Startups can be a lonely place, where often there is no one to offer guidance or talk through new ideas with. The entrepreneur must always present him or herself with an air of confidence and self assurance, any wavering could be seen as a weakness in the business itself. This amount of self-inflicted pressure is the starting point for burnout, completely destroying the fantastical idea of escaping the rat race and being in control of your own destiny.
With this in mind it is essential as an entrepreneur to be aware of your own mental health. Think of looking after your mental health as part of your business strategy if you must, but don’t bury your head and believe that your mental well being is not an important enough priority when it comes to running a Startup.
According to a survey by Simply Business of over 750 small business owners, 82% of self-employed people have been affected by poor mental health, with 61% stating that financial concerns have the biggest negative impact on their mental well being. Clinical Psychologist Dr Hazel Harrison has some useful tips to help you manage stress.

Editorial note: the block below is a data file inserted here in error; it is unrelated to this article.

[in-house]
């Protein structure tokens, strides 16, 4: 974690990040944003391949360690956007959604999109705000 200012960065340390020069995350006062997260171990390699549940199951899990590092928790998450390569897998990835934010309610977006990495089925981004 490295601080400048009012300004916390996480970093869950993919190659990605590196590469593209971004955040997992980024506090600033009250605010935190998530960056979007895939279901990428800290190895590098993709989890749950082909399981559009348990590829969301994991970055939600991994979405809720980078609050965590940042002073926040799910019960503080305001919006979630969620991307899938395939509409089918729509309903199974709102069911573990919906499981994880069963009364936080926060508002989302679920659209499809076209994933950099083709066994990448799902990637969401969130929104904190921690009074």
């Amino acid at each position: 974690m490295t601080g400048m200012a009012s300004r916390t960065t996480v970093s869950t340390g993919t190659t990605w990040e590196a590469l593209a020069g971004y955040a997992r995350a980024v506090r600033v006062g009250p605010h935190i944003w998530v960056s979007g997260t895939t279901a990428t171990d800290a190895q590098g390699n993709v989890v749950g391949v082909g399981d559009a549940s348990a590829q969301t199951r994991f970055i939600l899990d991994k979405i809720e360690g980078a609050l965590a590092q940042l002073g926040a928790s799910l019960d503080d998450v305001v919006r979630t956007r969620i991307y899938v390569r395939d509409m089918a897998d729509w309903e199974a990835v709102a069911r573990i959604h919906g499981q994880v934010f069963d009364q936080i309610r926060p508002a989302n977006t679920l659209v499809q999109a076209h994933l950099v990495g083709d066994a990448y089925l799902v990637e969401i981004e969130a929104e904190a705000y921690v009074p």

The first step to improving your mental well being is recognising the importance it has in your business life as well as in your personal life. For any highly driven entrepreneur this is often the most difficult stage. Because you are doing what you love, you often don’t have the same barriers to stress or overwork that you would have if you were part of a larger organisation. You are much more likely to work longer hours and take less time out to do other things. So for an entrepreneur it is much more important to allow the time to assess your mental health, before a burn out occurs.